We use necessary cookies to make our site work. We also set analytics cookies to help us improve it, this information is collected in a way that does not allow us to identify anyone. Find out more about our cookies and how to block them. Find out more about Cookies

Bee skep

Round, basket like structure. Strands of straw coiled up on top of each other. Held together by darker, interwoven strands of straw. To magnify click now
What was it used for? To keep bees in
Where is it from? Thursley, Surrey
When was it made? Early 20th century
How was it made? Woven
What was it made from? Straw
Size: H 127mm, Diameter 241mm
Museum number: LG.1586

This skep from the rural village of Thursley is an early form of beehive. Woven from straw, they were cheaper and easier to make than the wooden hives we know today. However, extracting the honey from them was much more difficult and could have harmful consequences.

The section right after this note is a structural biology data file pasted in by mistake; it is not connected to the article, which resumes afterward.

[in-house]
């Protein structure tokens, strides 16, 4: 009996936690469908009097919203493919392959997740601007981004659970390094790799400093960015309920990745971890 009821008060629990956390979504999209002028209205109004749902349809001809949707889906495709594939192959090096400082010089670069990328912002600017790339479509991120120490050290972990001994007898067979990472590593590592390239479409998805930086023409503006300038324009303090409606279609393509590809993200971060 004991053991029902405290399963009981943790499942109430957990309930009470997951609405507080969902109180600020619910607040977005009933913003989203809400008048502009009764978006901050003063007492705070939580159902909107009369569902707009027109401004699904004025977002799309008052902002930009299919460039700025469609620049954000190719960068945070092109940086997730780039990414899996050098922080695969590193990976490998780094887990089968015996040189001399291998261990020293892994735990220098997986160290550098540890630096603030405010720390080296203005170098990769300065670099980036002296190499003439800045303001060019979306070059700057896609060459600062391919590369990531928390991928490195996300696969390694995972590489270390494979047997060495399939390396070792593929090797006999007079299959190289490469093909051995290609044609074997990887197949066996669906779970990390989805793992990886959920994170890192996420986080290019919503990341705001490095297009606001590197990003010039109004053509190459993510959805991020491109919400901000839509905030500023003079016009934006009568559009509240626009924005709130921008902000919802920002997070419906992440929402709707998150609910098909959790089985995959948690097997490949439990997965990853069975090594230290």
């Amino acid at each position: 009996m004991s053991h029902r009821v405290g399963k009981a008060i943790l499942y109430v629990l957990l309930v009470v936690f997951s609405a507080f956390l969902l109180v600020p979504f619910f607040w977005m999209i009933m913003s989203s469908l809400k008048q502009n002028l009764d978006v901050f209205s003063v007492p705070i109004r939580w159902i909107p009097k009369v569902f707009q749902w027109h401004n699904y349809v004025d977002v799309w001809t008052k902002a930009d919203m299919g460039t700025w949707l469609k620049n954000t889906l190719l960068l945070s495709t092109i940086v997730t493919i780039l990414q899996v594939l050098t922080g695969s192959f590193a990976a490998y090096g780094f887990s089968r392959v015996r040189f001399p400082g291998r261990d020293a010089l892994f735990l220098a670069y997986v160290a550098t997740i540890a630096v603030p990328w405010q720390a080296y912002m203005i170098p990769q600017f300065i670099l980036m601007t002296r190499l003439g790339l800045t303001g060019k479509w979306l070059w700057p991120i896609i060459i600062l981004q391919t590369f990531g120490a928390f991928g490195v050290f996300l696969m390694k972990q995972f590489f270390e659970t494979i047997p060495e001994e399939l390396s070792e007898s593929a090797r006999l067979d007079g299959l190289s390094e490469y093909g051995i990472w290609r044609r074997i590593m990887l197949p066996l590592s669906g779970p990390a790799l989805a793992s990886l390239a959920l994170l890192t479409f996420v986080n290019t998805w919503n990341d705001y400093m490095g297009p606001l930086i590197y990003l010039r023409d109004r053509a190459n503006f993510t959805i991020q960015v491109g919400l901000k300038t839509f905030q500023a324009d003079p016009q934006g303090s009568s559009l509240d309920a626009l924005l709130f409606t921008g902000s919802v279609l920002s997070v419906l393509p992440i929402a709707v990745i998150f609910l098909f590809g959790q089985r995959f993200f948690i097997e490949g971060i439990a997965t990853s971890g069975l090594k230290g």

Humans have practiced apiculture (keeping bees for honey) for thousands of years. Skeps like this one are a very ancient design. They were the main type of artificial beehive in north western Europe. People from other cultures have made their hives from materials such as clay or mud.

People in ancient and medieval Europe prized honey as a source of sweetness. At the time, there was no access to crops such as sugar cane, nor the refined sugars that could be produced from them.

The modern wooden beehive developed in the 19th century. It had a number of advantages over more traditional designs that made it popular. Not least of these was that the beekeeper didn't have to harm or kill the bees to remove the honey.